Even the most amicable custody arrangements can sour over school choice. As more people move about, the issue of where their children will attend school, and what that school offers compared to their current situation, is becoming more significant in family law. This article examines ways an education expert can assist with objective evaluations of school programs.
This was one family court battle where the sides were even: both parents were darn near perfect, and their son had adjusted beautifully to the divorce and joint custody.
But Mom was moving - again - and the judge was having a tough time deciding how the fifty-fifty custody should be modified.
Then Mom's lawyer called in the education experts, and that tipped the case.
"The judge said he had nothing else to break this tie," says Leslie Billman, a small-firm family lawyer in Annapolis, Md. "These were two very good parents who had shared joint legal and physical custody for years with no problems."
The Maryland ex-couple may be unusual in their civility, but their predicament shows how even the most amicable custody arrangements can sour over school choice. As more people move about, the issue of where their kids will attend school - and what that school offers compared to their current situationis becoming more significant in family law. A lot of data on schools is available from public sources, but the quality varies, and the ability to interpret it is in demand, both lawyers and education experts say.
Growing Need for Data
"The importance of school data is growing, as custody litigation becomes more frequent and more fertile," says Mark Guralnick, who wrote the ABA's 1993 Interstate Child Custody Litigation. "We're all searching for what constitutes the best interests of the child, and education is certainly one of the biggest ingredients."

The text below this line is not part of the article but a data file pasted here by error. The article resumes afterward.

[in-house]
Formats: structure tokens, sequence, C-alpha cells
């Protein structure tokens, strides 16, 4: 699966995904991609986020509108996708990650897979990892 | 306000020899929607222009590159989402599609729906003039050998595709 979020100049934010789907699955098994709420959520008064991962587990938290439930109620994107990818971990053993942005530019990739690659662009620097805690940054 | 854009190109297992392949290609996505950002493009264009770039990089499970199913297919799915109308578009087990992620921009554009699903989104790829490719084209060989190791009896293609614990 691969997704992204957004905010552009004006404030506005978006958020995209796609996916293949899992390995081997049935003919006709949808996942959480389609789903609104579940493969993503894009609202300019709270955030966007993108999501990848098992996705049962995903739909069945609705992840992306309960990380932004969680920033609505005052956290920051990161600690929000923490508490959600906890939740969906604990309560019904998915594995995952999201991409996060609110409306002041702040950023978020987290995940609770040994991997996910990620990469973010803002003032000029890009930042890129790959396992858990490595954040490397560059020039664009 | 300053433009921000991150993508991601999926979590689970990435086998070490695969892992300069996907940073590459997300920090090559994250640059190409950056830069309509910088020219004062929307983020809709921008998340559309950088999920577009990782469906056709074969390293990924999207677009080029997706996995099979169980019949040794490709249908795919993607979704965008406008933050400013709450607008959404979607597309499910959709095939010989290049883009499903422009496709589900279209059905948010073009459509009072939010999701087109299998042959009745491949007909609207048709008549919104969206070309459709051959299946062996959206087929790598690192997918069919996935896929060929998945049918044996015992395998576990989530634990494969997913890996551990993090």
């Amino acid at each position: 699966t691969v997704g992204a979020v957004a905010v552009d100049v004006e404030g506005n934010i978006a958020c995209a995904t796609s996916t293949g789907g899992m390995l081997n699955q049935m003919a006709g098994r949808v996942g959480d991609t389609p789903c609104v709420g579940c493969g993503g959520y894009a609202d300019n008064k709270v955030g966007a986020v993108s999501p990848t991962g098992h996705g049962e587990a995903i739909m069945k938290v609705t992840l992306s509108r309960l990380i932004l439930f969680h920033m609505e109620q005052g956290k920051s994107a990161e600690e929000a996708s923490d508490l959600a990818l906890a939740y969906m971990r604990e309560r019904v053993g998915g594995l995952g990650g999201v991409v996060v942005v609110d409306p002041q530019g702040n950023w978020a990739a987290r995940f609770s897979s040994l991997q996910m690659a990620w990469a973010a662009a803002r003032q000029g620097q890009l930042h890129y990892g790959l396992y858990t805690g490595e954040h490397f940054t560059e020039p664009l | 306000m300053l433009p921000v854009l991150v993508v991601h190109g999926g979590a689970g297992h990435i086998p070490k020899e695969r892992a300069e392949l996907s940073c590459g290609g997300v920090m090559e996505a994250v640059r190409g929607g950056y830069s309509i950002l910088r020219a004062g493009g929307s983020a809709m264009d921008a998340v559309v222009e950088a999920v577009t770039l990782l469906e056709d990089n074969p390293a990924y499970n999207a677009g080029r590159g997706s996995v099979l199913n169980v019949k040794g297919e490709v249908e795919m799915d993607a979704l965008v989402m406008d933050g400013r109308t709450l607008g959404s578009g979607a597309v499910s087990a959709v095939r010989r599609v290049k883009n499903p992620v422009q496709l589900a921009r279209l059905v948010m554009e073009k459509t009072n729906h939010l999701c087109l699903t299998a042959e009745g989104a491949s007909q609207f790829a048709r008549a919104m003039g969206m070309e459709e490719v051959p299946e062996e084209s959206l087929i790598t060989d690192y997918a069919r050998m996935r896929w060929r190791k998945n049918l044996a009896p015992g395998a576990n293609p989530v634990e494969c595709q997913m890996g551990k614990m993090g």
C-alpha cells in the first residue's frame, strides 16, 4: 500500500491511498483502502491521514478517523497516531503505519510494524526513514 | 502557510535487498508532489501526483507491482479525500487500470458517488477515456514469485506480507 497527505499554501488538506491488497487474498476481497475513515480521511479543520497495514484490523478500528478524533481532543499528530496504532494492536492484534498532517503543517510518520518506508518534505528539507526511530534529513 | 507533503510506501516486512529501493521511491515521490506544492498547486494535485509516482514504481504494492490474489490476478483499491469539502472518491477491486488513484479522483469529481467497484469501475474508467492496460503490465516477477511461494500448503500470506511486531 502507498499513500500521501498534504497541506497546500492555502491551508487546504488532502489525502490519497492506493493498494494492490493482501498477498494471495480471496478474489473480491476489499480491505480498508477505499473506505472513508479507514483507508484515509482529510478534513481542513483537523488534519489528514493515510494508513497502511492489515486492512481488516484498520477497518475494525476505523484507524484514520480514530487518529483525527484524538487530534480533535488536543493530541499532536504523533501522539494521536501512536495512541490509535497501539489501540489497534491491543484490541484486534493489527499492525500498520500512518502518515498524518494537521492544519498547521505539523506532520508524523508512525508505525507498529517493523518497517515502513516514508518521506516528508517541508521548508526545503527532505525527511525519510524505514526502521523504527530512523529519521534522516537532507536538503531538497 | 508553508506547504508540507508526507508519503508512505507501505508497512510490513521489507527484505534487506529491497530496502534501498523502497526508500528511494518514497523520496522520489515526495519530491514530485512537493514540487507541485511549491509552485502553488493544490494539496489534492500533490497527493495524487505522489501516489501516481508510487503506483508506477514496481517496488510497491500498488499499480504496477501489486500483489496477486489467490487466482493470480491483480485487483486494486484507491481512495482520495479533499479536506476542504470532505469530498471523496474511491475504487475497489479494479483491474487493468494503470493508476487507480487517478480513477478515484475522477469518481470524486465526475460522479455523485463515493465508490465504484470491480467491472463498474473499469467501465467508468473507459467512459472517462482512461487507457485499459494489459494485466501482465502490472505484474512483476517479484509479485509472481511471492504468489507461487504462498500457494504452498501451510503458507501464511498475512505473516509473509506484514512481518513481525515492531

The emotional quality of the relationship between the child and the parent is still the primary factor in awarding initial custody, but school excellence can be useful to support a relocation request.
"I don't think a court would ignore a primary stable relationship just to enroll a child in one of the top 50 schools in the country," says family court Judge Stephen C. Aldrich of Minneapolis. "But because so many more parents are sharing the care of their children, decisions are no longer easy. And there's been a quantum leap in school choice issues."
And that was the issue Billman seized upon to make her case.
"We weren't making any headway on the lifestyle issues," she says. "Both respected one another as parents, so we emphasized the school issue and the child's academic success."
Billman's client was a highpowered corporate executive clearly committed to her son's education.
Dad, a laid-back marina operator, was equally committed. Both parents had continued after their divorce to contribute to a college fund established for the boy when they were still married. Both expected their son to enjoy academic success and a college career.
But the boy was only 9 years old: What school, in Mom's county or Dad's, would serve the best interests of the child?
Billman needed comparison data on schools in Anne Arundel County and those in Montgomery County. While both counties are in Maryland, they are miles apart in resources and achievement. She called in educational expert William Bainbridge of School Match, and his presentation swung the case.
"We played up that both parents expected the son to be going to college, and they wanted a good feeder school, thus laying the groundwork for [Bainbridge] to come in and do a statistical comparison of the two districts. Montgomery County came out way, way ahead," says Billman.
Do It Yourself?
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